Note: This is an archived Handbook entry from 2015.
|Dates & Locations:|| |
This subject has the following teaching availabilities in 2015:November, Parkville - Taught on campus.
Timetable can be viewed here. For information about these dates, click here.
|Time Commitment:||Contact Hours: 48 hours |
Total Time Commitment:
Admission into one of the following courses:
MC-ARCH2Y Master of Architecture (200 points)
MC-LARCH2Y Master of Landscape Architecture (200 points)
MC-URBDES Master of Urban Design
MC-URPL Master of Urban Planning
Having completed the first 100 points of the following 300-point courses:
MC-ARCH Master of Architecture
MC-ARCH3Y Master of Architecture (300 points)
MC-LARCH Master of Landscape Architecture
MC-LARCH3Y Master of Landscape Architecture (300 points)
|Recommended Background Knowledge:||None|
|Non Allowed Subjects:||None|
|Core Participation Requirements:||
For the purposes of considering request for Reasonable Adjustments under the Disability Standards for Education (Cwth 2005), and Student Support and Engagement Policy, academic requirements for this subject are articulated in the Subject Overview, Learning Outcomes, Assessment and Generic Skills sections of this entry.
It is University policy to take all reasonable steps to minimise the impact of disability upon academic study, and reasonable adjustments will be made to enhance a student's participation in the University's programs. Students who feel their disability may impact on meeting the requirements of this subject are encouraged to discuss this matter with a Faculty Student Adviser and Student Equity and Disability Support: http://services.unimelb.edu.au/disability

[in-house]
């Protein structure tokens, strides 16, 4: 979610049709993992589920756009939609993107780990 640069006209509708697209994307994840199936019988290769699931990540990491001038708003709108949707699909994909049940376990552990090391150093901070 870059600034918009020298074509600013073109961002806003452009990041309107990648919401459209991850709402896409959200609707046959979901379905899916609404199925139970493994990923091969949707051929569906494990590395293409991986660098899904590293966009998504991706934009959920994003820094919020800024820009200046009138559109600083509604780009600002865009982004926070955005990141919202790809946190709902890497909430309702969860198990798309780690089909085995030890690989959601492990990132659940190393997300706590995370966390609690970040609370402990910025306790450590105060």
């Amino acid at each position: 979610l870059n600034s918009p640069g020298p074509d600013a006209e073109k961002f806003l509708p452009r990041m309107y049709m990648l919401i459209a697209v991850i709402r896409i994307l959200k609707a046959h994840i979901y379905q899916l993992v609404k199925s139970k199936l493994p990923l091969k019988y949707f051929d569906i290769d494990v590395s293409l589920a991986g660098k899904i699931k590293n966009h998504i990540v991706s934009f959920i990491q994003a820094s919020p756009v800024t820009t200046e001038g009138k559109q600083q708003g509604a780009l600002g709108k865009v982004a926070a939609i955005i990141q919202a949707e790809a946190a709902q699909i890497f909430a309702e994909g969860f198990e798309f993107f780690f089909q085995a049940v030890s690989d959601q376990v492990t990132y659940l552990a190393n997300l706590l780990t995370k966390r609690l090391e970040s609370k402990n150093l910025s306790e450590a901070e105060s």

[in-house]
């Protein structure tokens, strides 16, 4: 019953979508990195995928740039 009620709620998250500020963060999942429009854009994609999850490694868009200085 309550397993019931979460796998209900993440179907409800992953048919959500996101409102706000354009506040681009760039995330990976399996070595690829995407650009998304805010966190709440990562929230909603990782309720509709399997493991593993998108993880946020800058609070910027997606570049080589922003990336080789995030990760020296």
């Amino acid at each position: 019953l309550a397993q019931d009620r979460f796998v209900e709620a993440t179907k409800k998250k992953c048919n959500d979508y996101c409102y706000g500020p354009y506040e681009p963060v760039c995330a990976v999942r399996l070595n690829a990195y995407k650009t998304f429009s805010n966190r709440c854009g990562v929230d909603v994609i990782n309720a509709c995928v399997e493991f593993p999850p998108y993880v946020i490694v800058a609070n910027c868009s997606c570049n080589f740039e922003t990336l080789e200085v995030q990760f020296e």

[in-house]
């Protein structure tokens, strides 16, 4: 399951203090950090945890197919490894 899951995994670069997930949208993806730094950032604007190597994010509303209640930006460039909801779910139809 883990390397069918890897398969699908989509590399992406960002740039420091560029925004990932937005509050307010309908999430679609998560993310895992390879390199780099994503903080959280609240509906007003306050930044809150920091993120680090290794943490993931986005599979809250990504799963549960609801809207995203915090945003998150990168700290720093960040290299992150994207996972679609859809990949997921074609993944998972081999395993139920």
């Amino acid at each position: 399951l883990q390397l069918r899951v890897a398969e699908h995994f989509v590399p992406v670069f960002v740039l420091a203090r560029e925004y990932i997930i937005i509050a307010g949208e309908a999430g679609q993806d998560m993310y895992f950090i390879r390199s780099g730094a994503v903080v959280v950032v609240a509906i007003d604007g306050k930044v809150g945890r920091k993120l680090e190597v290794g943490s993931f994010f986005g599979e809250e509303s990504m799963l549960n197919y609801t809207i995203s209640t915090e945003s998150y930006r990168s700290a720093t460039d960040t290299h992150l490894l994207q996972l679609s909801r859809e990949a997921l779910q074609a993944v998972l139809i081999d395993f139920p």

CoordinatorDr Jillian Walliss
With 2014 now considered the hottest year on record, the implication of climate change on the liveability of cities is becoming increasingly apparent. This seminar explores the issue of heat and thermal comfort in the design of the public domain.
This intensive is open to design students (architecture, landscape architecture and urban design) and planners. We will explore the potentials of contemporary digital tools (simulation, Rhino and grasshopper) and data (including sensors and real-time) combined with current theoretical writings crossing climate change science, cultural studies and digital design to develop innovative design and planning responses.
Students will research and explore a range of techniques including data capture, the use of simulation software and engage critical analysis of design precedents to produce a design proposition for a site in Melbourne which responds directly to the issues of a warming climate.
On completion of this subject, students should be able to:
|Breadth Options:|| |
This subject is not available as a breadth subject.
|Fees Information:||Subject EFTSL, Level, Discipline & Census Date|
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